As described by Aldini, after the Legitimist (French royalist who considered the descendants of the eldest branch of the Bourbon as legitimate successors to the crown) sculptor's long exile in Florence, she was enthusiastically received for her marble fountain sent to the 1855 Universal Exposition.
Architectural and decorative elements form an essential part of her work. She notably designed the interior of the château of Ussé, owned by her dear friend the Countess de Rochejaquelein, and of Dunecht House, a Scottish property of Lord Lindsay, a distinguished historian and fervent supporter of Félicie. She also produced decorative ensembles in Florence, notably for Anatole Demidof's property in San Donato (now lost). Numerous drawings illustrate the sculptor's relentless work in the decorative arts. Other fountains by Félicie are known, including the Ondine or Nymph of a Fountain (localisation unkown), known only from a photograph dating from 1869 (op cit., no. 70, ill. 119), and the Garden Fountain with Nymph and Dolphin (St. Petersburg, Peterhof State Museum).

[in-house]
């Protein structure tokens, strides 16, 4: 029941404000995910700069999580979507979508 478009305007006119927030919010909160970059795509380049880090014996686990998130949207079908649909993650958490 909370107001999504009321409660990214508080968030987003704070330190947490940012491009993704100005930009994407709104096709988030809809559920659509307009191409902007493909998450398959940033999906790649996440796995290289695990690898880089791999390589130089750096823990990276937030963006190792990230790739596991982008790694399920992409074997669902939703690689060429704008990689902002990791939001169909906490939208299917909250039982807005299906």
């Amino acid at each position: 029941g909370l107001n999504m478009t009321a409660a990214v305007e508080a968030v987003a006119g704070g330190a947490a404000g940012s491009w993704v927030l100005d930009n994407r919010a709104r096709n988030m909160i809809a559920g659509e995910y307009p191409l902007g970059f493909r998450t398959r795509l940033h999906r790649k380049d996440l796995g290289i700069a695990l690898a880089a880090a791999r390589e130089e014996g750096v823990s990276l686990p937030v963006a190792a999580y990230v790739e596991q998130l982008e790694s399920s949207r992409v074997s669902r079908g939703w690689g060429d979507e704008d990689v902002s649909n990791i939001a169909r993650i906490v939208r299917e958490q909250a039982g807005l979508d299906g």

Félicie's visionary concept of striving for a global creation and an arts coalition edifying together a coherent ensemble without the hierarchy of form announces the Art Nouveau.
A. J. du Pays, L'Illustration, t. XVII, 1856, p. 123 ; J. Barbotte, "Félicie de Fauveau, héroïne vendéenne et sculpteur romantique, 1801-1886", mémoire de l'Ecole du Louvre, Paris, 1971, pp. 46-47. A. Aldini, La Revue franco-italienne, 1855, n° 40, p. 313 ; S. Lami, Dictionnaire des sculpteurs de l'école française au XIXe siècle, t. II, 1916, (rééd. 1970), p. 348.
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